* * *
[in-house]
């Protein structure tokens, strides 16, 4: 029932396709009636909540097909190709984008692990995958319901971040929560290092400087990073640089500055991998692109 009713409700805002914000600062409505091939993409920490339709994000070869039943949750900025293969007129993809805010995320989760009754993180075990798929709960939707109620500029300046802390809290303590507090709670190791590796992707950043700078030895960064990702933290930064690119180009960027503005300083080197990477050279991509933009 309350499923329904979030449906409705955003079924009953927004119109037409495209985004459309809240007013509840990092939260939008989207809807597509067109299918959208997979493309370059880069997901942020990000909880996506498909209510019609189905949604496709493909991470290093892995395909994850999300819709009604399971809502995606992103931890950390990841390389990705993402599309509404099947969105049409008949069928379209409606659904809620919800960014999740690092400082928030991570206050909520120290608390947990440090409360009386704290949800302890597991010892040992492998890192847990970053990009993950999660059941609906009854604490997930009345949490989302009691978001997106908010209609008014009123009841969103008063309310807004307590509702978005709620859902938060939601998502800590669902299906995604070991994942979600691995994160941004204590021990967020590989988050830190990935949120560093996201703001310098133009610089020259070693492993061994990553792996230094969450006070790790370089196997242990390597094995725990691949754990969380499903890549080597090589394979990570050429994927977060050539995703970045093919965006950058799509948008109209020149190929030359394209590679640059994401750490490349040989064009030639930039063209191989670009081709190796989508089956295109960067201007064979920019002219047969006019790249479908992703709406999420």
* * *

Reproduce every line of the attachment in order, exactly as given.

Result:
[in-house]
């Protein structure tokens, strides 16, 4: 029932396709009636909540097909190709984008692990995958319901971040929560290092400087990073640089500055991998692109 009713409700805002914000600062409505091939993409920490339709994000070869039943949750900025293969007129993809805010995320989760009754993180075990798929709960939707109620500029300046802390809290303590507090709670190791590796992707950043700078030895960064990702933290930064690119180009960027503005300083080197990477050279991509933009 309350499923329904979030449906409705955003079924009953927004119109037409495209985004459309809240007013509840990092939260939008989207809807597509067109299918959208997979493309370059880069997901942020990000909880996506498909209510019609189905949604496709493909991470290093892995395909994850999300819709009604399971809502995606992103931890950390990841390389990705993402599309509404099947969105049409008949069928379209409606659904809620919800960014999740690092400082928030991570206050909520120290608390947990440090409360009386704290949800302890597991010892040992492998890192847990970053990009993950999660059941609906009854604490997930009345949490989302009691978001997106908010209609008014009123009841969103008063309310807004307590509702978005709620859902938060939601998502800590669902299906995604070991994942979600691995994160941004204590021990967020590989988050830190990935949120560093996201703001310098133009610089020259070693492993061994990553792996230094969450006070790790370089196997242990390597094995725990691949754990969380499903890549080597090589394979990570050429994927977060050539995703970045093919965006950058799509948008109209020149190929030359394209590679640059994401750490490349040989064009030639930039063209191989670009081709190796989508089956295109960067201007064979920019002219047969006019790249479908992703709406999420």